Wednesday 27 April 2011


Here we are, Margaret and myself, in the summer of 2008 among Italian friends. The setting is a converted farmhouse in the countryside near Perugia. On Friday (29 April) we are returning for a few days to the farmhouse, where we spent a most amazing and creative year in 1994 – 1995. We are looking forward to meeting these friends again after almost three years, which is the longest period we have stayed away from the place since our year's sojourn there.
The area has become the setting for a gothic novel, 'A Year's Midnight', which I hope to publish shortly. I have already published a number of excerpts from it on this blog, e.g. 'A Desecration of Considerable Magnitude' and 'The Canine Position on Abortion'.
The idea of the novel was a sort of 'what if?' proposition. What if the year we spent in Italy had been a complete disaster, instead of a complete success? Imagine two characters like yourselves, who arrive in the heart of rural Italy with a five-year-old child, knowing practically nobody, with only a rudimentary knowledge of the language, hoping to make it a period of renewal, and everything gradually goes haywire for them.
It is largely thanks to the people in this photo, and a number of others, that we can look back on that year in Umbria with such affection and vivid memories.

Friday 15 April 2011


The person I am pointing at in the above photograph is Derry O'Sullivan, an Irish poet who has lived the best part of his life in Paris, and writes in Irish, translating much of his work into French and English. The occasion is the launching last year of his fourth collection, An bhfuil cead agam dul amach, má's é do thoil é? at the Centre Culturel Irlandais. The title means 'May I go out, please?' (literally Do I have permission to to go out, if it is your will?) Three of O'Sullivan's collections have titles which are questions, the previous two questions being 'Where is your Judas?' meaning judas-eye but with a hint of betrayal, and 'Where is the landlord of l'Univers?' – l'Univers being a pub in Paris which Derry frequented, but with a hint of God. His other collection is a long poem which was sparked by the discovery that his apartment in Paris housed a Jewish family during the Second World War, and that the family were taken away by the Nazis; it is called An lá go dtáinig siad  – 'The day they came'.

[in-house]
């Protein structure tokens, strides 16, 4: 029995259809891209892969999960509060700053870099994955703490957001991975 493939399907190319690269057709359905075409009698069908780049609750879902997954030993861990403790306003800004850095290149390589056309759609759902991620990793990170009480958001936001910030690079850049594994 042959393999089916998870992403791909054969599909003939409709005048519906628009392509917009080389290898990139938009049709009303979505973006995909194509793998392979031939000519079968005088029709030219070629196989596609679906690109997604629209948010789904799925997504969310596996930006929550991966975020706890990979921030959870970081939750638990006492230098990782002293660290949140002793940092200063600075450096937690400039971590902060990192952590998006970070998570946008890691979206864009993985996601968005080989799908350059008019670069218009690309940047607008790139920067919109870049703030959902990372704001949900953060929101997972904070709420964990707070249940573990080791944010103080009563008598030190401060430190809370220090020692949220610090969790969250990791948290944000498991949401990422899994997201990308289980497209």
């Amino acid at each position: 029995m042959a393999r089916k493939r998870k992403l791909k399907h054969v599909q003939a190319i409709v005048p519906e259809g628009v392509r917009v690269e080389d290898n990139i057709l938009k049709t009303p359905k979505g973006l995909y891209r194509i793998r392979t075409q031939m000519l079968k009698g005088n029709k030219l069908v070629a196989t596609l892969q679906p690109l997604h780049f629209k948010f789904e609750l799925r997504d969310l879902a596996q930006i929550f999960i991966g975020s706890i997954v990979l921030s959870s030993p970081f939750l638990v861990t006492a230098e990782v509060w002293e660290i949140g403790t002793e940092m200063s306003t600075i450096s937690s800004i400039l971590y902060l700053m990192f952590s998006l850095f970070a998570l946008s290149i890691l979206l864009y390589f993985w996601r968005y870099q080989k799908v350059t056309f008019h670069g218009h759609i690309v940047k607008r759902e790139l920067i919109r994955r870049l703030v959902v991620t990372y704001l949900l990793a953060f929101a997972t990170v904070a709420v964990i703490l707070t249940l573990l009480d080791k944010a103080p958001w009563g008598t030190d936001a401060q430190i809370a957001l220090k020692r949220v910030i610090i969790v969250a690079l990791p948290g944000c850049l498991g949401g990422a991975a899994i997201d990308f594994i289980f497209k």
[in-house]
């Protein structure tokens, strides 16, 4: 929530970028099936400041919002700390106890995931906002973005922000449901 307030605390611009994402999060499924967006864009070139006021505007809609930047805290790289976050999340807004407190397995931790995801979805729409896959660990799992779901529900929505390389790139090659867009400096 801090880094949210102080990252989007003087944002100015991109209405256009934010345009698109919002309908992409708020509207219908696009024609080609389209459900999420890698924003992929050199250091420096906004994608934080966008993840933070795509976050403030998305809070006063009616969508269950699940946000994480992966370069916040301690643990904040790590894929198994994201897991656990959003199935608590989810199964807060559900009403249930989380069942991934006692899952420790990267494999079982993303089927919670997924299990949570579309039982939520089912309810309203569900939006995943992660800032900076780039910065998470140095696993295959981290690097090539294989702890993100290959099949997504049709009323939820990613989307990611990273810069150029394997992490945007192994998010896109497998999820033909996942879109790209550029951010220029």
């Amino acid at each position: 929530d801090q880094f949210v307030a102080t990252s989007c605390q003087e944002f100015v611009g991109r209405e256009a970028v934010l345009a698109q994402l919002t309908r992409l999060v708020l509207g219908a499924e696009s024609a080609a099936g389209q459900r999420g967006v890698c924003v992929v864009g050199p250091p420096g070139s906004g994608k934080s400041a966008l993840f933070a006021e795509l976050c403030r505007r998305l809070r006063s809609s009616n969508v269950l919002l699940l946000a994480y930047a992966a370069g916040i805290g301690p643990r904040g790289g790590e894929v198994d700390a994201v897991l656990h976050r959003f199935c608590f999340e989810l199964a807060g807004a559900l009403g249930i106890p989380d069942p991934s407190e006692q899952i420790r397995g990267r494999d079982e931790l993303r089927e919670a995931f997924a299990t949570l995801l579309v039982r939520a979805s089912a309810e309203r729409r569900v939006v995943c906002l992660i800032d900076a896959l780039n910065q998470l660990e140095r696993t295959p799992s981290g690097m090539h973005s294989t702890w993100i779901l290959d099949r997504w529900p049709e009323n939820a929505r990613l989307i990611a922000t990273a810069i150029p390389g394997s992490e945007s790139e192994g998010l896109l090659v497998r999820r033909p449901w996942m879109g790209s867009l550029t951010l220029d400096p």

'An bhfuil cead agam dul amach má's é do thoil é?' is quite a lengthy title for a book, and indeed it was quite a mouthful for a primary school child in the 1950s to have to say if he or she wanted to – or pretended to want to – leave the classroom and go to the toilet. In my primary school in Ballyline, County Kilkenny, it became truncated to 'Mac-mac a dul é?' which of course is complete gibberish, reminiscent of the gibberish anglicisation of many Irish place-names, e.g. Knockcrockery, which to me conjures up an image of mayhem in a china shop. And what may we say about Termonfeckin? 

Tuesday 5 April 2011


Mighty Munster Poets at Crawley WordFest!
As part of our presence at Crawley WordFest, we are delighted to present a special free event featuring some of the finest wordsmiths from the poetry-rich region of Munster, Ireland.
With the support of Arts Services, Limerick City Council, the following three fascinating poets are to fly in especially for the Crawley WordFest:
Ciaran O'Driscoll
Jo Slade
Bridget Wallace
The event will take place at 8 pm on Friday 8th April, upstairs at
Pizza Express,
2 The Boulevard,
West Sussex,
RH10 1XX.
Tel: 01293 531678.